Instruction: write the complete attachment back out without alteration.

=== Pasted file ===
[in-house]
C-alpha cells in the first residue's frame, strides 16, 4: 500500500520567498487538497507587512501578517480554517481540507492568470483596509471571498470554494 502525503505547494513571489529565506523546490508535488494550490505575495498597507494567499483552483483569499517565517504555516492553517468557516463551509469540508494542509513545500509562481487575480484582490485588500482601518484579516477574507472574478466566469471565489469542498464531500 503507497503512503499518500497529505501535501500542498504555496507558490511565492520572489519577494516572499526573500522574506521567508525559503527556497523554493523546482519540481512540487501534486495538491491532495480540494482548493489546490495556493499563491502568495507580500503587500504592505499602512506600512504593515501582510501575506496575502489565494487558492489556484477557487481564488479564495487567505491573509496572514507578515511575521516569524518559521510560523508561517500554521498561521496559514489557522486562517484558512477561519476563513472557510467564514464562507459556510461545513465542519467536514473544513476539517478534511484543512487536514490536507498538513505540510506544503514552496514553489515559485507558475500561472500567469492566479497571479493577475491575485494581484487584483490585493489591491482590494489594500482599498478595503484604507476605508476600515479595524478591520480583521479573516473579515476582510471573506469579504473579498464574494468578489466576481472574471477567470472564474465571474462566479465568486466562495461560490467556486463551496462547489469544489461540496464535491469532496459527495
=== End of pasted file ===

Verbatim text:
[in-house]
C-alpha cells in the first residue's frame, strides 16, 4: 500500500520567498487538497507587512501578517480554517481540507492568470483596509471571498470554494 502525503505547494513571489529565506523546490508535488494550490505575495498597507494567499483552483483569499517565517504555516492553517468557516463551509469540508494542509513545500509562481487575480484582490485588500482601518484579516477574507472574478466566469471565489469542498464531500 503507497503512503499518500497529505501535501500542498504555496507558490511565492520572489519577494516572499526573500522574506521567508525559503527556497523554493523546482519540481512540487501534486495538491491532495480540494482548493489546490495556493499563491502568495507580500503587500504592505499602512506600512504593515501582510501575506496575502489565494487558492489556484477557487481564488479564495487567505491573509496572514507578515511575521516569524518559521510560523508561517500554521498561521496559514489557522486562517484558512477561519476563513472557510467564514464562507459556510461545513465542519467536514473544513476539517478534511484543512487536514490536507498538513505540510506544503514552496514553489515559485507558475500561472500567469492566479497571479493577475491575485494581484487584483490585493489591491482590494489594500482599498478595503484604507476605508476600515479595524478591520480583521479573516473579515476582510471573506469579504473579498464574494468578489466576481472574471477567470472564474465571474462566479465568486466562495461560490467556486463551496462547489469544489461540496464535491469532496459527495